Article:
On March 8, 2022, just five months after the creation of the Department of Justice’s (“DOJ”) new Civil Cyber-Fraud Initiative (previously discussed here), the DOJ announced its first settlement of a cyber-related fraud case. Under the settlement agreement, Comprehensive Health Services LLC (“CHS”) will pay $930,000 to resolve whistleblower allegations that it violated the False Claims Act by (among other things) failing to properly store and handle confidential information. This likely is just the start for increased cyber-related enforcement actions.
CHS had contracts to provide medical support services at government facilities in Iraq and Afghanistan. As described in the settlement agreement, CHS failed to properly store patient medical records on a secure electronic medical record (“EMR”) system as required by its contract, while at the same time submitting claims for payment to the government for the cost of a secure EMR system. In particular, CHS staff allegedly saved and left copies of some medical records on an internal network drive that was accessible to non-clinical staff. Additionally, as set forth in the settlement agreement, after concerns were raised internally CHS failed to take adequate steps to properly and securely store the information on the EMR system and failed to disclose to the Government that it had not securely stored such records. The settlement also describes allegations that CHS provided patients with controlled substances that were unapproved by the U.S. Food and Drug Administration (“FDA”) or European Medicines Agency (“EMA”), and falsely represented such substances were approved.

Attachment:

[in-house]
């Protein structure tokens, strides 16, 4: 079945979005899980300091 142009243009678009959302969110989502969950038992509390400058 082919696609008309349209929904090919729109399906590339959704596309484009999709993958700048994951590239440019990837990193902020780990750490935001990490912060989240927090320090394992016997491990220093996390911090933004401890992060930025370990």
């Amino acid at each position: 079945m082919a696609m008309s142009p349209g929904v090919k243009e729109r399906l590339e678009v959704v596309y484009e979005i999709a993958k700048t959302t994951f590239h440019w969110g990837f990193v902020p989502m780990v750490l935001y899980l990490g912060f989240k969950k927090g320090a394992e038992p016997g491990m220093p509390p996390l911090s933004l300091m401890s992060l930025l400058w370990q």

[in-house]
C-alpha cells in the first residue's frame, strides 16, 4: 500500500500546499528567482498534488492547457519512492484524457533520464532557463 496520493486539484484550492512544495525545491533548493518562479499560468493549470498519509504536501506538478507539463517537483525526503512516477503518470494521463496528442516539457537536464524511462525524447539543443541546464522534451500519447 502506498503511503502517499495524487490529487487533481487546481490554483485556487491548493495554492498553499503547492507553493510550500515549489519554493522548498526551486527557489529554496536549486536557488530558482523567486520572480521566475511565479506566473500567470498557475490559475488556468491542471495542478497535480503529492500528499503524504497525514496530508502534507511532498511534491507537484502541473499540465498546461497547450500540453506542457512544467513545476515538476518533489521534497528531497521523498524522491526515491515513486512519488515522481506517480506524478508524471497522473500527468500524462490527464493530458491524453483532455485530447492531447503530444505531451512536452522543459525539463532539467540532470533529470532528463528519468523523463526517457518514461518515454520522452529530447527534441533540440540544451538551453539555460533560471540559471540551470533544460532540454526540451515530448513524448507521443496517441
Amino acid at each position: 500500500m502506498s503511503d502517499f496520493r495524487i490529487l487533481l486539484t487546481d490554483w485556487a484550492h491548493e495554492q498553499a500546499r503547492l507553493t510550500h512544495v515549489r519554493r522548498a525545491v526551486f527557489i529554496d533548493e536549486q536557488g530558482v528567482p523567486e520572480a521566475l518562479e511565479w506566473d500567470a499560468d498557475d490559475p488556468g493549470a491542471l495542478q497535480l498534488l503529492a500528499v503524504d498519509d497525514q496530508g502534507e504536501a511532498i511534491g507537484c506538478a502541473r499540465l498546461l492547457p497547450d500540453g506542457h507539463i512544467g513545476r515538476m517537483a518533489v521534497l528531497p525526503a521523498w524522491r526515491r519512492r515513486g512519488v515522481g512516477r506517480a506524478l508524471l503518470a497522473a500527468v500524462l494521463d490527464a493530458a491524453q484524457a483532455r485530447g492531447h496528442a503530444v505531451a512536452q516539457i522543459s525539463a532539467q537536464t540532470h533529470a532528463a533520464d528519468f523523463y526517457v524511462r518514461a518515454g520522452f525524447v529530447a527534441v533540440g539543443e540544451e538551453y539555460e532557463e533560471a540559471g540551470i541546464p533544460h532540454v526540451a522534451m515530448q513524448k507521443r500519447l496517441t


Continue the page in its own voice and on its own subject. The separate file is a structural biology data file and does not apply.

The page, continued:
Although this particular case involves medical records, it is not likely to be long before we see enforcement actions against federal contractors that handle or store other types of confidential or sensitive government information on their systems. Federal contractors have cybersecurity obligations under existing regulations to protect federal contract information and controlled unclassified information (“CUI”), and many Department of Defense contractors have additional obligations to protect and perform cybersecurity assessments relating to covered defense information (a type of CUI). It is not hard to imagine the potential for a significant False Claims Act case against a defense contractor that performs a subpar assessment and/or misreports the results of an assessment, particularly where submission of every invoice to the government may constitute an implied certification that the company is compliant with all contractual cybersecurity obligations.
In its press release, the DOJ highlighted this settlement as a demonstration of “the department’s commitment to use its civil enforcement tools to pursue government contractors that fail to follow required cybersecurity standards,” and noted that it “will continue to ensure that those who do business with the government comply with their contractual obligations, including those requiring the protection of sensitive government information.” Contractors should take immediate note and ensure any representations made regarding the security of information systems housing sensitive government information are current and accurate.